QUESTION: I'm new to this group and have been silently enjoying reading the discussions and learning more about this breed. I am fascinated with the Apps we have from Milton Decker. I was raised with Arabians and Quarter Horses we didn't know what to expect wit the Appaloosas, but I've been pleasantly surprised over and over. My dad was needing a new pleasure riding horse and we came across Milton's website and were awestruck to say the least. My dad bought one and it resulted in me buying DREA Sundays Fireagle later on. I am standing Fireagle this February and it will be the first time for the both of us. Do y'all have any advice or pointers for getting started? I've heard the first few times sets a precedence for how the stallion will act during the rest of his breeding career. Any advice would be greatly appreciated! I had a friend create a flyer that I plan to place locally. Do y'all see anything I should add or take away? Should I add that he is homozgous black or mention the LP gene? I am changing the 100% Foundation to 100% FPD ApHC. - Bonnie Spencer
You are wise to seek direction in breeding as horses are, like many animals, creatures of habit. If your stallion gets in the habit of rushing a mare and mounting her without courting, he may well end up one day getting hurt by his behavior.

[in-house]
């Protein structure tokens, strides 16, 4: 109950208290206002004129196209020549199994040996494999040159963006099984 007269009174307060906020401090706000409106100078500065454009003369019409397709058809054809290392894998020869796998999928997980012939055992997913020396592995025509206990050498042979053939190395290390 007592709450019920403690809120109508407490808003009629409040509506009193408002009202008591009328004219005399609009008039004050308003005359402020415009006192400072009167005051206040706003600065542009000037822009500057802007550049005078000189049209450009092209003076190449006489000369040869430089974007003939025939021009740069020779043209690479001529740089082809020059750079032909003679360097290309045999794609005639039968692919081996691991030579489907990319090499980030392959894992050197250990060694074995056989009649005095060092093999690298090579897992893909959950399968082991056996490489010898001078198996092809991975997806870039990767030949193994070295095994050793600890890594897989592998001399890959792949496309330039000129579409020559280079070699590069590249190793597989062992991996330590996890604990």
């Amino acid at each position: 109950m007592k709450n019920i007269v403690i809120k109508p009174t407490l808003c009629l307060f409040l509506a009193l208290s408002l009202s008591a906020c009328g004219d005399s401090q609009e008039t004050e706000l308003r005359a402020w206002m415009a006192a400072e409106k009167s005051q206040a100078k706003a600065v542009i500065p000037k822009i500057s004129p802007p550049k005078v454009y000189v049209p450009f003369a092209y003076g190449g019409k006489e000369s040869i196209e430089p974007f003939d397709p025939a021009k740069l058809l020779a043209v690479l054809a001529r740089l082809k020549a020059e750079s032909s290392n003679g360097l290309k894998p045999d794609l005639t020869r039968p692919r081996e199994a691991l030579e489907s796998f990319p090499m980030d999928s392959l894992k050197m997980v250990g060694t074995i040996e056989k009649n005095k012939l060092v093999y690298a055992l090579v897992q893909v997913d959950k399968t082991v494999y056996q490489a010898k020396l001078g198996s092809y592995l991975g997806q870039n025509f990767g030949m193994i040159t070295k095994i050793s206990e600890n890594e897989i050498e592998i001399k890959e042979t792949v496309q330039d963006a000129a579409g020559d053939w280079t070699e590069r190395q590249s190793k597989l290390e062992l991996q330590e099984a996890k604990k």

Personally, as someone who has stood as many as six stallions at a time over the last 25+ years, I can’t emphasize enough getting proper training from the start for YOU. When we purchased our first stallion, my partner and I attended the breeding school at Texas A&M. (Many university with vet schools offer these…I’ve heard Colorado’s is excellent, too.) There was so much to learn there that we were very glad both of us were present. My partner specialized in learning to handle the stallions and I focused on the mares. There is much to learn about both sexes during hand breeding. In fact, there’s a ton to be learned about estrus cycles, light, safety and semen plus many other things that I can’t recommend this experience enough.